By Faisal Bari
August 01, 2014
I ASKED a guest visiting me during Ramazan whether he wanted to eat or drink something. I felt that as a host it was my duty to ask him. He was surprised by my question and did request a glass of water. He said he had been reluctant to ask even though he was thirsty and had come a long distance in the heat. He felt I might feel offended at being asked for a glass of water during the month of Ramazan.
I narrated this incident to a friend to show how we as a society had become so intolerant and had internalised the intolerance expected. My friend, a showroom owner, said that he had a similar experience recently. He discovered that a client visiting his showroom was Christian. He told his salesman to get some sherbet for the client. The client said that he was afraid to ask for it even though it was a very hot afternoon: he was afraid of the reaction of Muslims.
Last Ramazan, a guard who was supposed to stand on duty for eight to 10 hours in the July heat was badly beaten up by a crowd of enthusiasts because he was not fasting and had tried to have a drink of water while on duty. Did the beating strengthen the faith of those involved, or of those who saw the incident or read about it? For me, it had the opposite effect: I felt embarrassed.
One of my teachers, who had employed a Christian domestic helper used to make chapattis with his own hands for his employee during the month of fasting. He did not want to have his employee go hungry throughout the day and, at the same time, did not want to ask anyone else in the house to do this and give the impression that he was passing on the responsibility to others.
The space for disagreement with regressive thoughts has become narrower.
When did respect for Ramazan turn into dictatorial hegemony, persecution and intolerance? A guest has to be honoured. Why would his or her fasting or not challenge my religious sentiments in any way? Why do we feel so insecure and threatened that we have to shut down all restaurants during the day in Ramazan? Should we not just worry about our fast and let others worry about theirs?
We are, very rightly, outraged at the killings of the Palestinians in Gaza. But we do not display the same outrage when Ahmadis or members of the Shia community are targeted in Pakistan. Clearly something is very wrong in the way we are interpreting our religion and making and implementing our laws.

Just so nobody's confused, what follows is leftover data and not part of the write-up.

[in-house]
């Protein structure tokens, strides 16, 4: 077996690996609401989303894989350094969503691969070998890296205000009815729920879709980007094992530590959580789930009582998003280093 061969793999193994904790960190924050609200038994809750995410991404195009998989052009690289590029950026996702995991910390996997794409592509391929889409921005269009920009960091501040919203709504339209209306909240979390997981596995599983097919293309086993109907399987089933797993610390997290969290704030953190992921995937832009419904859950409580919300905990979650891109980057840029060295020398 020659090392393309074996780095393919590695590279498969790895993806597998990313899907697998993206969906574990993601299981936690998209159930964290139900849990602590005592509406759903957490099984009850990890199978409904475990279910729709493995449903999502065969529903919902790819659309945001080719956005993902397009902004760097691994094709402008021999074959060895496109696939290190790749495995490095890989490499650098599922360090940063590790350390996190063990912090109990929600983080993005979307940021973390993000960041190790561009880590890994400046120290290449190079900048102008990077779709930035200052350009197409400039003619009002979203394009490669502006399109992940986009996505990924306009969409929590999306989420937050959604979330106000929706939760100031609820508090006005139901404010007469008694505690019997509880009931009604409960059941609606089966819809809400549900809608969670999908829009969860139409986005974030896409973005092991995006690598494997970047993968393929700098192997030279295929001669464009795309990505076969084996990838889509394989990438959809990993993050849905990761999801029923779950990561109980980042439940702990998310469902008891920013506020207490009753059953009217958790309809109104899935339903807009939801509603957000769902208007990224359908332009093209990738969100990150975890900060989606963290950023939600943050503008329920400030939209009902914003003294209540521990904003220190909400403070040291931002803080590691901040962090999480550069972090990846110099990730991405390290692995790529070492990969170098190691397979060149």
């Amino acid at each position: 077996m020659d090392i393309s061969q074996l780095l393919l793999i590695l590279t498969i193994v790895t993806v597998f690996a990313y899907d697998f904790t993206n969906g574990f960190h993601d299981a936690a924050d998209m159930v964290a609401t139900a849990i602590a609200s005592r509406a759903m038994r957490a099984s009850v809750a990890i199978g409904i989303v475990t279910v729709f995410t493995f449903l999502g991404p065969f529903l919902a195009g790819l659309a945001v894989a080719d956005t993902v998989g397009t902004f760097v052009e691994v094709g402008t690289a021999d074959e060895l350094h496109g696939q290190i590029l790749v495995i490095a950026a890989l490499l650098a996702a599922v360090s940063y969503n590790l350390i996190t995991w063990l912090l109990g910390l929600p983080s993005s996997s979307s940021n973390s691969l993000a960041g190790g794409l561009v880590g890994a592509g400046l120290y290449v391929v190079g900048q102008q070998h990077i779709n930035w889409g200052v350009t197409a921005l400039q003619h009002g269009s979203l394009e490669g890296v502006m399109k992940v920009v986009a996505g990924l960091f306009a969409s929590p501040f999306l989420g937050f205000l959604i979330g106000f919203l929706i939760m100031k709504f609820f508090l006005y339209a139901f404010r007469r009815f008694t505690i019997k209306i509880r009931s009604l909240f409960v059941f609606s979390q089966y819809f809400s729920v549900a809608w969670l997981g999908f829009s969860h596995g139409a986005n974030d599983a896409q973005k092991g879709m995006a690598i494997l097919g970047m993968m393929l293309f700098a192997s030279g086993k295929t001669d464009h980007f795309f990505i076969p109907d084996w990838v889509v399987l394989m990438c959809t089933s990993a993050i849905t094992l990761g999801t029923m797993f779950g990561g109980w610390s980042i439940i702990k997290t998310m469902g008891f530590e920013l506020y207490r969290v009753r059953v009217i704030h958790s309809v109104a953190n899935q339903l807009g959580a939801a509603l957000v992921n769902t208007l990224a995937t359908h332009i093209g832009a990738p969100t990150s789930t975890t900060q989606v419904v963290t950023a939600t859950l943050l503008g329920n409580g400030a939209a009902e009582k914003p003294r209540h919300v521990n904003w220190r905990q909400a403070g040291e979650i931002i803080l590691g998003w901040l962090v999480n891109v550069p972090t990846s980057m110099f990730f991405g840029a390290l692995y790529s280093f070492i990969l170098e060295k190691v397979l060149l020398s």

Recently four Pakistani Ahmadis were booked for the alleged offence of ‘preaching’ their religion. Meanwhile, one can hardly get away from all the preaching that goes on on television and by all the religious political and non-political parties and factions that exist across our society.
This connects to our notion of how we have constructed our concept of a nation and citizenship. It also connects with the last column I wrote on the role of religion in politics. Religion cannot be, exclusively, the basis of defining a nation. From a religious perspective, this is clear from the Quran as well. Every prophet, when facing opposition from his nation, has nonetheless called them his nation. It stands to reason that if belief in a religion was the basis of nationhood, prophets would not have called their people their nation till the people had started believing in the truth they were sent with.
Being a co-religionist can only be one basis for a common identity; it cannot be the only basis for forming a nation: culture, language, ancestry, geographic location and many other commonalities can be the basis of our identity as a nation. To privilege one group over other groups is a recipe for disaster in a multicultural, multilingual and multi-religious society.
Does this question the status of the two-nation theory? Clearly it does. But this is a bigger topic that Pakistanis need to think through given the context we live in today. We will not labour the point anymore in this column.
The task, clearly, is a big one. We have not only made laws that discriminate amongst citizens on the basis of their religion and give differing rights to worship and preaching and varying access to religion-based laws in family and personal space etc, we have, as a people, also internalised this way of thinking. This is evident in our everyday existence.
Recently, a parliamentarian suggested that alcohol be banned for Christians too. If he had made the argument on moral grounds, one could have reason to debate the issue. But his argument was that since drinking is forbidden for Muslims, it should be banned for all groups in the country. We keep seeing this argument again and again. But the problem is not with the argument alone and the fact that a parliamentarian thought it was respectable enough to present it; the problem is that too many citizens have bought into this way of thinking. And over time, as is bound to happen, the space for disagreement with this now dominant way of thinking has become narrower.
Is it possible to step back from this space? Many feel that this is no longer possible, and we are condemned to keep going down the path of intolerance and religious bigotry. But, despite our trajectory, is it not worth trying to correct our path? Is it not better to try and utilise public space to debate the issue and see if the dominant narrative can be challenged in any way at all? This is just an attempt, however inadequate, to do that.
Faisal Bari is senior adviser, Pakistan, at Open Society Foundations, associate professor of economics, LUMS, and a visiting fellow at IDEAS, Lahore.
"We have not only made laws that discriminate amongst citizens on the basis of their religion and give differing rights to worship and preaching and varying access to religion-based laws in family and personal space etc, we have, as a people, also internalised this way of thinking." . . .